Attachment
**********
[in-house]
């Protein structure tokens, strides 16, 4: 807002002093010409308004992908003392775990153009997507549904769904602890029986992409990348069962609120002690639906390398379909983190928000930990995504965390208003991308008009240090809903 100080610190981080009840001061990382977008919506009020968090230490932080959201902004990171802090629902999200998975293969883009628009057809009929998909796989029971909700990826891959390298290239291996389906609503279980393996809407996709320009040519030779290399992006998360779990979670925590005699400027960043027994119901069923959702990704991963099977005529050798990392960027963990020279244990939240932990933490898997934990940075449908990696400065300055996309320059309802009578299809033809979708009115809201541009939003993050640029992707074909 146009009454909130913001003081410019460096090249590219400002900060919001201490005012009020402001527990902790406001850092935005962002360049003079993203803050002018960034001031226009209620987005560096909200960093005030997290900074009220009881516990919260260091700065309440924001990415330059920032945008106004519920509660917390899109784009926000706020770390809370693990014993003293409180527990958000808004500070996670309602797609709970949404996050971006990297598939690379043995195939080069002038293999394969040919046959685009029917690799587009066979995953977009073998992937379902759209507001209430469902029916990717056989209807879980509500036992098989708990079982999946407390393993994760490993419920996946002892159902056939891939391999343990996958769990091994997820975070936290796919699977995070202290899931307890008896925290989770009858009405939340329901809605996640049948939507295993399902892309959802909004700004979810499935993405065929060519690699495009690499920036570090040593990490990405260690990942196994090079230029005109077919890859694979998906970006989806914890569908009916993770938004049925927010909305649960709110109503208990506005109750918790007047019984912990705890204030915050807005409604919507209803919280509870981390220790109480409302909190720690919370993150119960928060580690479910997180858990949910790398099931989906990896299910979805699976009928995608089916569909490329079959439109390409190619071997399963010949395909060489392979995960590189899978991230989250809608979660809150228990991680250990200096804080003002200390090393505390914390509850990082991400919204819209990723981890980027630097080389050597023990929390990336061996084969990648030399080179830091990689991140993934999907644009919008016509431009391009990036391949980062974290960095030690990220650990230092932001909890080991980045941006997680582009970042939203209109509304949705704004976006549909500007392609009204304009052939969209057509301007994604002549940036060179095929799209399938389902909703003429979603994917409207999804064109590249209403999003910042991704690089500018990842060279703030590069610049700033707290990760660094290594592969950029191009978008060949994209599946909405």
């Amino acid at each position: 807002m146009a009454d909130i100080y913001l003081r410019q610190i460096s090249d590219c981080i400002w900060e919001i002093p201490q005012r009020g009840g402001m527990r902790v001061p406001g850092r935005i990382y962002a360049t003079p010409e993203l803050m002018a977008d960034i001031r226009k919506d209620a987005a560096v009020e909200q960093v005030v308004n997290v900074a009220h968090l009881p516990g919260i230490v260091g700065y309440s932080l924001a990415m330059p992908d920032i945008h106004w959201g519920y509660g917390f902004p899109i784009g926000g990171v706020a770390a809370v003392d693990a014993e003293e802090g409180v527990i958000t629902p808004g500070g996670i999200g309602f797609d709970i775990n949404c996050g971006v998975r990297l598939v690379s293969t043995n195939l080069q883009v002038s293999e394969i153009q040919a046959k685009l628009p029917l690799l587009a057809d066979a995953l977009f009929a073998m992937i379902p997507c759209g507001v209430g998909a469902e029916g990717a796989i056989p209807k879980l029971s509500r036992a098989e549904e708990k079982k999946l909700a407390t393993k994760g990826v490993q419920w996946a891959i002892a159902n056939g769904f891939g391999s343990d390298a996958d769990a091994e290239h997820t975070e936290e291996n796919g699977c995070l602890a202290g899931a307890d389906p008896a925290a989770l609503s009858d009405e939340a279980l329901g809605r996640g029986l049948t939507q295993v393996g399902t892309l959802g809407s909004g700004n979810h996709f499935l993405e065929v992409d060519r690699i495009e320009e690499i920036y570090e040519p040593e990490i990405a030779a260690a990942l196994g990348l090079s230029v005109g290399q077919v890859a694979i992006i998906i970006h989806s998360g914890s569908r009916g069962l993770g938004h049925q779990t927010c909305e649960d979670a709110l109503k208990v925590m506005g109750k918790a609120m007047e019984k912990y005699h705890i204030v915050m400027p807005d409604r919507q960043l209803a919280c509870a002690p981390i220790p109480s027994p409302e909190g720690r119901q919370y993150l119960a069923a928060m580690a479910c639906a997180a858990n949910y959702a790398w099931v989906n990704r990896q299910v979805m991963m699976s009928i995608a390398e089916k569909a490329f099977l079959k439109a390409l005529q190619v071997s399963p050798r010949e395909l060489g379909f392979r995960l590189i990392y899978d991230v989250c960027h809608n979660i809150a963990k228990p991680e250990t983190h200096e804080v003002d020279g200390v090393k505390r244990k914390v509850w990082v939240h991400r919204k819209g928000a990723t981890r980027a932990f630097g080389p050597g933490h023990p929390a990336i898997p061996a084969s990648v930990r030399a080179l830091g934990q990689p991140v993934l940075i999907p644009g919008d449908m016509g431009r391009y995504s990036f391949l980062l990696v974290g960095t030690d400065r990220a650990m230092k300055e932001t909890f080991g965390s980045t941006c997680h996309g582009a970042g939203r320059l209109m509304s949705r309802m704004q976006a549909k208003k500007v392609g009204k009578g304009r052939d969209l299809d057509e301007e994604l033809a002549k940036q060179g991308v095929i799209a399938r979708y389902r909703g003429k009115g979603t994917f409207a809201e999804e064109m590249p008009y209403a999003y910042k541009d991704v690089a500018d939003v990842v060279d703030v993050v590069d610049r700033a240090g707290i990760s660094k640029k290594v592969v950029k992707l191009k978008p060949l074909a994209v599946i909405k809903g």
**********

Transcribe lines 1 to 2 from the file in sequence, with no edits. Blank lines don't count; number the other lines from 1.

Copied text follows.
[in-house]
């Protein structure tokens, strides 16, 4: 807002002093010409308004992908003392775990153009997507549904769904602890029986992409990348069962609120002690639906390398379909983190928000930990995504965390208003991308008009240090809903 100080610190981080009840001061990382977008919506009020968090230490932080959201902004990171802090629902999200998975293969883009628009057809009929998909796989029971909700990826891959390298290239291996389906609503279980393996809407996709320009040519030779290399992006998360779990979670925590005699400027960043027994119901069923959702990704991963099977005529050798990392960027963990020279244990939240932990933490898997934990940075449908990696400065300055996309320059309802009578299809033809979708009115809201541009939003993050640029992707074909 146009009454909130913001003081410019460096090249590219400002900060919001201490005012009020402001527990902790406001850092935005962002360049003079993203803050002018960034001031226009209620987005560096909200960093005030997290900074009220009881516990919260260091700065309440924001990415330059920032945008106004519920509660917390899109784009926000706020770390809370693990014993003293409180527990958000808004500070996670309602797609709970949404996050971006990297598939690379043995195939080069002038293999394969040919046959685009029917690799587009066979995953977009073998992937379902759209507001209430469902029916990717056989209807879980509500036992098989708990079982999946407390393993994760490993419920996946002892159902056939891939391999343990996958769990091994997820975070936290796919699977995070202290899931307890008896925290989770009858009405939340329901809605996640049948939507295993399902892309959802909004700004979810499935993405065929060519690699495009690499920036570090040593990490990405260690990942196994090079230029005109077919890859694979998906970006989806914890569908009916993770938004049925927010909305649960709110109503208990506005109750918790007047019984912990705890204030915050807005409604919507209803919280509870981390220790109480409302909190720690919370993150119960928060580690479910997180858990949910790398099931989906990896299910979805699976009928995608089916569909490329079959439109390409190619071997399963010949395909060489392979995960590189899978991230989250809608979660809150228990991680250990200096804080003002200390090393505390914390509850990082991400919204819209990723981890980027630097080389050597023990929390990336061996084969990648030399080179830091990689991140993934999907644009919008016509431009391009990036391949980062974290960095030690990220650990230092932001909890080991980045941006997680582009970042939203209109509304949705704004976006549909500007392609009204304009052939969209057509301007994604002549940036060179095929799209399938389902909703003429979603994917409207999804064109590249209403999003910042991704690089500018990842060279703030590069610049700033707290990760660094290594592969950029191009978008060949994209599946909405």